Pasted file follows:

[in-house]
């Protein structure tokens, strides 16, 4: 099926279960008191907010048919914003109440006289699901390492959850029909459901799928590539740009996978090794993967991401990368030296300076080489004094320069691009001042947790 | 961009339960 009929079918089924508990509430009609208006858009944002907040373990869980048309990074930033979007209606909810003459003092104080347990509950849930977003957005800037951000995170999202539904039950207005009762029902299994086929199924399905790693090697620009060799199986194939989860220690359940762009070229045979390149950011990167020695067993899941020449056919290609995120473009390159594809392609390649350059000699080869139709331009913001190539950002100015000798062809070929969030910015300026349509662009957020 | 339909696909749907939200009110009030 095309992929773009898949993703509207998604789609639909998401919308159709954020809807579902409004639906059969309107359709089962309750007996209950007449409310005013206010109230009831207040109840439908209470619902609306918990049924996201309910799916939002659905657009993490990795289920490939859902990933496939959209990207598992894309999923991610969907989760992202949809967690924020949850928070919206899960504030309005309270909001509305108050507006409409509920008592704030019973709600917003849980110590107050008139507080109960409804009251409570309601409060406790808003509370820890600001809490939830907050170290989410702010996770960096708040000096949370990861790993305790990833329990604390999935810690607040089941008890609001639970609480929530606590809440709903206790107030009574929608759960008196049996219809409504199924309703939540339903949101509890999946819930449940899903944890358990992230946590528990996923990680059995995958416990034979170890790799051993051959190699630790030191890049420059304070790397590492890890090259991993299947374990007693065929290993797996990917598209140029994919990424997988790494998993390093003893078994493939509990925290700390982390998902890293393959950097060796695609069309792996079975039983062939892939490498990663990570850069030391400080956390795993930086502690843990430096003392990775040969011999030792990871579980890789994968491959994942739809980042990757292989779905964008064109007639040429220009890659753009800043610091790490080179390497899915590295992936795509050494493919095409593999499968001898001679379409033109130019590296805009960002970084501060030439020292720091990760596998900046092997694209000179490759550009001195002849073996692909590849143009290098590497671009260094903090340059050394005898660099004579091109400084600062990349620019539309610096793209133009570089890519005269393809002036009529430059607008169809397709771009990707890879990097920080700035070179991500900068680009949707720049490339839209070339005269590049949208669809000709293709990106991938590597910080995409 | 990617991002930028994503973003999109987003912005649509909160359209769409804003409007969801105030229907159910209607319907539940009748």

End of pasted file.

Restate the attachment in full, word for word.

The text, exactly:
[in-house]
């Protein structure tokens, strides 16, 4: 099926279960008191907010048919914003109440006289699901390492959850029909459901799928590539740009996978090794993967991401990368030296300076080489004094320069691009001042947790 | 961009339960 009929079918089924508990509430009609208006858009944002907040373990869980048309990074930033979007209606909810003459003092104080347990509950849930977003957005800037951000995170999202539904039950207005009762029902299994086929199924399905790693090697620009060799199986194939989860220690359940762009070229045979390149950011990167020695067993899941020449056919290609995120473009390159594809392609390649350059000699080869139709331009913001190539950002100015000798062809070929969030910015300026349509662009957020 | 339909696909749907939200009110009030 095309992929773009898949993703509207998604789609639909998401919308159709954020809807579902409004639906059969309107359709089962309750007996209950007449409310005013206010109230009831207040109840439908209470619902609306918990049924996201309910799916939002659905657009993490990795289920490939859902990933496939959209990207598992894309999923991610969907989760992202949809967690924020949850928070919206899960504030309005309270909001509305108050507006409409509920008592704030019973709600917003849980110590107050008139507080109960409804009251409570309601409060406790808003509370820890600001809490939830907050170290989410702010996770960096708040000096949370990861790993305790990833329990604390999935810690607040089941008890609001639970609480929530606590809440709903206790107030009574929608759960008196049996219809409504199924309703939540339903949101509890999946819930449940899903944890358990992230946590528990996923990680059995995958416990034979170890790799051993051959190699630790030191890049420059304070790397590492890890090259991993299947374990007693065929290993797996990917598209140029994919990424997988790494998993390093003893078994493939509990925290700390982390998902890293393959950097060796695609069309792996079975039983062939892939490498990663990570850069030391400080956390795993930086502690843990430096003392990775040969011999030792990871579980890789994968491959994942739809980042990757292989779905964008064109007639040429220009890659753009800043610091790490080179390497899915590295992936795509050494493919095409593999499968001898001679379409033109130019590296805009960002970084501060030439020292720091990760596998900046092997694209000179490759550009001195002849073996692909590849143009290098590497671009260094903090340059050394005898660099004579091109400084600062990349620019539309610096793209133009570089890519005269393809002036009529430059607008169809397709771009990707890879990097920080700035070179991500900068680009949707720049490339839209070339005269590049949208669809000709293709990106991938590597910080995409 | 990617991002930028994503973003999109987003912005649509909160359209769409804003409007969801105030229907159910209607319907539940009748």